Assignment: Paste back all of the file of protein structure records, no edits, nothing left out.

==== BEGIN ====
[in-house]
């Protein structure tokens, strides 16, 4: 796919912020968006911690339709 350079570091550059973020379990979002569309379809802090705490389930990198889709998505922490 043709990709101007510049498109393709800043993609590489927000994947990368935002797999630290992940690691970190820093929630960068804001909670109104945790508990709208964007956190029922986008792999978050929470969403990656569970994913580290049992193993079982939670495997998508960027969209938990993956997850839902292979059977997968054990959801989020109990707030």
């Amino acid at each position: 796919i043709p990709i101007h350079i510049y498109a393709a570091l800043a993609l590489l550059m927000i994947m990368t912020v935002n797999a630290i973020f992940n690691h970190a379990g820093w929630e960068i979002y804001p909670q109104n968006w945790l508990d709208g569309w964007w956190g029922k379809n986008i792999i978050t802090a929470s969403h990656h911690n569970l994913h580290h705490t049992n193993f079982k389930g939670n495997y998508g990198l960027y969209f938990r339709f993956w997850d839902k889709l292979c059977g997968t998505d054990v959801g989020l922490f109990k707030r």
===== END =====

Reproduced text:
[in-house]
């Protein structure tokens, strides 16, 4: 796919912020968006911690339709 350079570091550059973020379990979002569309379809802090705490389930990198889709998505922490 043709990709101007510049498109393709800043993609590489927000994947990368935002797999630290992940690691970190820093929630960068804001909670109104945790508990709208964007956190029922986008792999978050929470969403990656569970994913580290049992193993079982939670495997998508960027969209938990993956997850839902292979059977997968054990959801989020109990707030």
């Amino acid at each position: 796919i043709p990709i101007h350079i510049y498109a393709a570091l800043a993609l590489l550059m927000i994947m990368t912020v935002n797999a630290i973020f992940n690691h970190a379990g820093w929630e960068i979002y804001p909670q109104n968006w945790l508990d709208g569309w964007w956190g029922k379809n986008i792999i978050t802090a929470s969403h990656h911690n569970l994913h580290h705490t049992n193993f079982k389930g939670n495997y998508g990198l960027y969209f938990r339709f993956w997850d839902k889709l292979c059977g997968t998505d054990v959801g989020l922490f109990k707030r």